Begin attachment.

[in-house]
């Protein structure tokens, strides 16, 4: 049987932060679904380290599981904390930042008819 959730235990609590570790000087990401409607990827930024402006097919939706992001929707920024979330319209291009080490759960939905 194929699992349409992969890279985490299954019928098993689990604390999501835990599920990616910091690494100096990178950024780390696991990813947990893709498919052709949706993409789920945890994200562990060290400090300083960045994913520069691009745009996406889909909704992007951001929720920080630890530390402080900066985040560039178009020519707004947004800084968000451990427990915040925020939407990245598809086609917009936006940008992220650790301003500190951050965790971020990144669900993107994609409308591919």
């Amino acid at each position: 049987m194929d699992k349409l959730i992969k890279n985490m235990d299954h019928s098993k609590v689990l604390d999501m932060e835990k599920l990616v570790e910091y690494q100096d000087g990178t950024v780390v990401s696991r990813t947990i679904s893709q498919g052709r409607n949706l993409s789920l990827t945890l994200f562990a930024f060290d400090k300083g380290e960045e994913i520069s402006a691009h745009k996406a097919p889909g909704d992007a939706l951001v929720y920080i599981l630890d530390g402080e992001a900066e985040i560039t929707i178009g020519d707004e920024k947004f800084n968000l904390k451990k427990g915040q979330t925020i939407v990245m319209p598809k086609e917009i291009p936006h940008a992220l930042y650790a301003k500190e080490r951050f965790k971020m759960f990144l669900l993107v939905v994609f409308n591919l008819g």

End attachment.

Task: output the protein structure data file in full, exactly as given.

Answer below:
[in-house]
């Protein structure tokens, strides 16, 4: 049987932060679904380290599981904390930042008819 959730235990609590570790000087990401409607990827930024402006097919939706992001929707920024979330319209291009080490759960939905 194929699992349409992969890279985490299954019928098993689990604390999501835990599920990616910091690494100096990178950024780390696991990813947990893709498919052709949706993409789920945890994200562990060290400090300083960045994913520069691009745009996406889909909704992007951001929720920080630890530390402080900066985040560039178009020519707004947004800084968000451990427990915040925020939407990245598809086609917009936006940008992220650790301003500190951050965790971020990144669900993107994609409308591919």
């Amino acid at each position: 049987m194929d699992k349409l959730i992969k890279n985490m235990d299954h019928s098993k609590v689990l604390d999501m932060e835990k599920l990616v570790e910091y690494q100096d000087g990178t950024v780390v990401s696991r990813t947990i679904s893709q498919g052709r409607n949706l993409s789920l990827t945890l994200f562990a930024f060290d400090k300083g380290e960045e994913i520069s402006a691009h745009k996406a097919p889909g909704d992007a939706l951001v929720y920080i599981l630890d530390g402080e992001a900066e985040i560039t929707i178009g020519d707004e920024k947004f800084n968000l904390k451990k427990g915040q979330t925020i939407v990245m319209p598809k086609e917009i291009p936006h940008a992220l930042y650790a301003k500190e080490r951050f965790k971020m759960f990144l669900l993107v939905v994609f409308n591919l008819g």